Despite Economy Being Down, Spa Sales Up
Dec 27, 2002
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Despite the economic downturn, job uncertainty and stock market losses, 2002 has turned out to be a strong year for hot tub/spa sales, according to some industry manufacturers.

"Spa sales are up," said Jeff Kurth, past chairman of the National Spa & Pool Institute (NSPI) and CEO of Marquis Spas, an Independence, OR, U.S.-based spa manufacturer. "Greater focus on home and family this past year together with low interest rate refinancing have contributed to a significant surge in sales." Many manufacturers are enjoying the best sales increases ever -- some as much as 60 percent, the company maintains.

"People are looking for things that create a sense of family togetherness," Mr. Kurth said. "Backyard spas are a product that not only bring stress relief and relaxation, but a place where the family can gather to enjoy quality time together."

Traditionally, spa sales parallel the economic environment, he explained. "When the economy is down, as it was 10 years ago, spa sales are down," said Mr. Kurth. In 2001, as the downturn took hold, sales began to slide. Then came September 11. But instead of driving sales down further, spa sales rebounded.

"Our company fell short of sales projections in the three quarters leading up to Sept. 11," Mr. Kurth said. "But in October, November and December 2001 we exceeded forecasts." That upward trend has continued through 2002.

Don Adams, owner of Clearwater Spas in Newark, DE said 2002 has been a banner year for his company as well. "This is probably the best year we've had in our 18 years of operation," said Mr. Adams, who sells spas and gazebos to customers in Delaware, Pennsylvania, Maryland, and New Jersey. "Instead of taking the family on vacation in Hawaii, people are putting their money into their own backyards."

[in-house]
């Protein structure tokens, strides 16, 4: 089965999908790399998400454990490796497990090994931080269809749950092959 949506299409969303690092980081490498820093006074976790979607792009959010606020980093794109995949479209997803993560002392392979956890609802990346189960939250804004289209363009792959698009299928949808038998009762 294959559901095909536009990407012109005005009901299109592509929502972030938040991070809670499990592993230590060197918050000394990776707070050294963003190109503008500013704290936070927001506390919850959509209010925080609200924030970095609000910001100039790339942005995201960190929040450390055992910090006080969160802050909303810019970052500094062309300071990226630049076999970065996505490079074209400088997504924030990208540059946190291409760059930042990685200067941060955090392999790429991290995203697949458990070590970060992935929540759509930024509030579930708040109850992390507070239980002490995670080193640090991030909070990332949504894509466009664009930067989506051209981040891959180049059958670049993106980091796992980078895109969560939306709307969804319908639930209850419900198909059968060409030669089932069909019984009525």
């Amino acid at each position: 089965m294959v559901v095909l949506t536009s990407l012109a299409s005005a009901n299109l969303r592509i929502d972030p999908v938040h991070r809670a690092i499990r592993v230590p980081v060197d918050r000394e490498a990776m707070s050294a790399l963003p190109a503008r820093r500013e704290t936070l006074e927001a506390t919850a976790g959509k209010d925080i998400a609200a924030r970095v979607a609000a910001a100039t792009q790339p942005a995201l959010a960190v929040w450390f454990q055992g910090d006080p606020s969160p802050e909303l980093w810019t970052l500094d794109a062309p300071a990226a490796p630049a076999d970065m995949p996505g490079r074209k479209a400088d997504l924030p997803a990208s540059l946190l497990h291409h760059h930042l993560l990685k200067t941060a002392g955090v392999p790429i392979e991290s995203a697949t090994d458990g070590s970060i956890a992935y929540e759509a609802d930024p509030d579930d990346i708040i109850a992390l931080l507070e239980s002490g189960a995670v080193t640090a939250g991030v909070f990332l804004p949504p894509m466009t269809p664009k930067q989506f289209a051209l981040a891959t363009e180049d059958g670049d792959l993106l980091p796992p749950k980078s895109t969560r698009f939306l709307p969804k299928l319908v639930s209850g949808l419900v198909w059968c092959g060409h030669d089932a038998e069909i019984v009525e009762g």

Larry Berczyk, owner of Minneapolis, MN-based Valley Pools and Spas, agreed. "Our sales are up significantly this year, maybe 25 to 30 percent over last year. People are spending their money at home. There's a nesting thing taking place." Mr. Berczyk, whose company operates three locations in Minnesota and one in Wisconsin, said families make up 80-90 percent of his sales.

James McClure, chief operating officer of Dimension One Spas Inc. in Vista, CA., and chairman of the NSPI Hot Tub Council, said he senses an urgency in the marketplace.

"There seems to be more of an 'I deserve it, so I'll do it now' mentality of purchasing rather than the 'I really want a hot tub, and I'm going to get one someday' attitude of the past," he explained.

Mr. Kurth maintains the industry has also benefited from the change in attitude toward spas. "Ten years ago, people associated spas with swinging singles and the party scene. Today, we're seeing demand from families and empty nesters who realize the wellness benefits -- physical and mental -- of relaxing in a spa," he said.

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